My Journey to Mental Illness R̵e̵c̵o̵v̵e̵r̵y̵ Maintenance by Zoë Ayres

TW: Suicide ideation

I was first diagnosed with clinical depression during my PhD program. I was experiencing near-daily suicidal ideation at the time and had realised that I needed help. For as long as I can remember I had compared myself with others and minimised my own experience, by looking at the struggles of those around me and thinking “What do I really have to complain about?”. I had steady income, a supportive husband, friends and family that would be there in an instant, if I were to simply ask. That’s the thing with depression: it can make us feel incredibly guilty for not feeling happy, despite clear positive things in our lives. Our internal self-deprecating voice can make us spiral further and further down into guilt. The disgust and anger I felt towards myself for not “appreciating” those that love us and “how good we have it” made me feel even worse, until I turned that hatred inwards. The thing is, we are not in control in these moments. We can’t simply ask our brains to be kinder to us through willpower, just like we cannot fix a broken leg through thought alone. It takes support, resources, and time to get better. 

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Believing in Better by Meshach Pierre

Mental illness has been a part of my life for a long time. My very first article on anxiety, written for one of Guyana’s (my home country’s) newspapers, Stabroek News, spoke about my first run-in with mental illness, or rather, potentially, the outcome of untreated mental illness(s) – the loss of my close friend to suicide. Obviously, this sets up the seriousness of where it all came from for me. Personally, this is my one reason for carrying on: so that no one around me would have to ever feel that way. It was also me sharing with quite a bit of vulnerability, trying to get people to pay attention to a problem: Guyana, my home country, had the highest suicide rate in the world in 2014, and I felt first-hand a lot of the reasons why that might be the case. That very same year, I came down with the worst bout of what I thought was only anxiety but was also a full depressive episode, fuelled by my untreated attention-deficit/hyperactivity disorder – combined presentation (ADHD-C). In the course of having to navigate getting help for the very first time, I felt the stigma and the difficulty in accessing care – and I was determined to have no one else feel the same way.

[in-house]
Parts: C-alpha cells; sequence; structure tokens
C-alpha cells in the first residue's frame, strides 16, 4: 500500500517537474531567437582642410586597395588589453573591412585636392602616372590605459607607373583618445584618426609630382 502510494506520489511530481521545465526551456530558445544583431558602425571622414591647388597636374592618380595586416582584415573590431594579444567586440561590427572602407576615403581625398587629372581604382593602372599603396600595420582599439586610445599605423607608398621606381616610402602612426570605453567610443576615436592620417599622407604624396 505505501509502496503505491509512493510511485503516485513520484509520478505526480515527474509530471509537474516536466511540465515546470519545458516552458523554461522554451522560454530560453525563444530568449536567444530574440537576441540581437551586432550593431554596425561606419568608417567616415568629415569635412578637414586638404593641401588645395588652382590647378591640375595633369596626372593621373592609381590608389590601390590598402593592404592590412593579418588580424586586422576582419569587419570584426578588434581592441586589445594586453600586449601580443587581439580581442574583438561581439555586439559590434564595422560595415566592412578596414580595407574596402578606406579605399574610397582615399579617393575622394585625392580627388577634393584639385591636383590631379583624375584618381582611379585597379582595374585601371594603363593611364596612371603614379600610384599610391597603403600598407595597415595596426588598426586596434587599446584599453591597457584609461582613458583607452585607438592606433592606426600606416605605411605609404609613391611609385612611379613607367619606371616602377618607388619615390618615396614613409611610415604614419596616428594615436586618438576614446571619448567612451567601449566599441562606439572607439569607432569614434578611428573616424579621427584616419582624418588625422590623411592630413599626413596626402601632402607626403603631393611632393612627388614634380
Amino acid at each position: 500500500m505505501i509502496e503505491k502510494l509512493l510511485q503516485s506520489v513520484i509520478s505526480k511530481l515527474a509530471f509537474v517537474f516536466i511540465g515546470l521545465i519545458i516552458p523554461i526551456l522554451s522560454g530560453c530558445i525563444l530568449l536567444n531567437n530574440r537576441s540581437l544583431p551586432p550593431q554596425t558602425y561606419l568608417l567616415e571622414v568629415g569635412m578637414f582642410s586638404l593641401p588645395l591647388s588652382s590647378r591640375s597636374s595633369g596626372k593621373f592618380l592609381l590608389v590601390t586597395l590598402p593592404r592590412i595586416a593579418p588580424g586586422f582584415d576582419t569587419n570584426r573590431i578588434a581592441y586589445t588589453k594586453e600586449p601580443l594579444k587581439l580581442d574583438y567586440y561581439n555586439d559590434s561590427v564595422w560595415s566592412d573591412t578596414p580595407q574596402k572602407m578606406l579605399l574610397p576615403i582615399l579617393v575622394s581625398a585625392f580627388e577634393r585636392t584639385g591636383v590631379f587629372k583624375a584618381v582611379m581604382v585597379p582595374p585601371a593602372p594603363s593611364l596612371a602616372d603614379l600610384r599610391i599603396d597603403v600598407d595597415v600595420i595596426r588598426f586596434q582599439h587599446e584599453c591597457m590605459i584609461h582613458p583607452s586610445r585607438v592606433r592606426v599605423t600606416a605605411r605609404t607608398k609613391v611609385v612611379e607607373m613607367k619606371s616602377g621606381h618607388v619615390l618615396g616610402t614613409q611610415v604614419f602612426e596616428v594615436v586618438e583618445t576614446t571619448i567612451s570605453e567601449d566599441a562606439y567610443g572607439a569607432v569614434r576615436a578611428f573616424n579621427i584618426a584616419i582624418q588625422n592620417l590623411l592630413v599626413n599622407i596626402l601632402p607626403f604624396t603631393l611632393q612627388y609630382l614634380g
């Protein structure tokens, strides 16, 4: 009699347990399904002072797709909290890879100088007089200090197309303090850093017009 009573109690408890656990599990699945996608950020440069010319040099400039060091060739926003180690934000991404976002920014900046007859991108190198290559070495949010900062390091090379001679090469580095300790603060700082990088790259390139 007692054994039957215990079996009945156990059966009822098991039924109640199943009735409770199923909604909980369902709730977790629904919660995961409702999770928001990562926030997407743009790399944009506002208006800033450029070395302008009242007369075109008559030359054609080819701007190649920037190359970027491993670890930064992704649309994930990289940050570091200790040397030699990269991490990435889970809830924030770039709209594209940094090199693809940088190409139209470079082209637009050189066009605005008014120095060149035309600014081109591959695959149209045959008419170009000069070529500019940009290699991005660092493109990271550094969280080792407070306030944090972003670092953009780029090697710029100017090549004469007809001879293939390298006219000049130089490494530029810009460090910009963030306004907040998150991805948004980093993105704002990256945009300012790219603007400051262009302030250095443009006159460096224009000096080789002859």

In this blog, I want to discuss the importance of having good mentors in academia and how they can make a difference in a student’s life. I also share my personal experience with mental illness and how I have become an advocate for change. I also wish to stress the importance of recognizing that one cannot help others when one needs help oneself, and that stepping away from important things can be as helpful for yourself as it can be for others. 

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Embracing Emotion: The Philosophy PhD and BPD by Alexandra Gustafson

CW: Suicide, self-harm

I’m Alexandra, a philosophy PhD candidate at the University of Toronto. I am the co-founder and former co-chair of the department’s Mental Health & Disability Caucus (MH&D), an initiative that promotes mental health and disability visibility in academia. Currently, I co-organize the Mental Health & Disability Network, an expansion of MH&D that connects philosophy graduate students internationally. And last year – nearly 4 years into my PhD, at nearly 30 years old – I was diagnosed with Borderline Personality Disorder. In this blog, I will talk about my experiences and how it has shaped me as a PhD student to date.

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Jumping into the Deep: Insecurities as a Foreign PhD Candidate during Times of COVID by Janne Punski-Hoogervorst

It’s February 2022: the world has been in a pandemic for almost two years and my life – like that of many others – has been characterized by strict lockdowns, absolute travel restrictions and general anxiety about the coronavirus. On top of this, halfway through my PhD my life couldn’t have looked more different from just before: I had switched from being a physician to being a full-time student, spending most of my days working behind a computer in the lab instead of running around a busy mental health hospital. I no longer lived in the country where I was born and raised (The Netherlands) but somewhere (Israel) where I didn’t even speak the language.

Although I am highly passionate about the topic of my PhD (Post Traumatic Stress Disorder) and love doing my research projects, being a PhD student – especially in a foreign country – comes with many challenges. Some expected, some less so. Some are overwhelming, others somewhat minor. It’s a process of introspection and accepting strengths and weaknesses; of showing vulnerability and accepting help, while also being self-reliant and independent. It’s a journey, and although beautiful it’s for sure far from easy.

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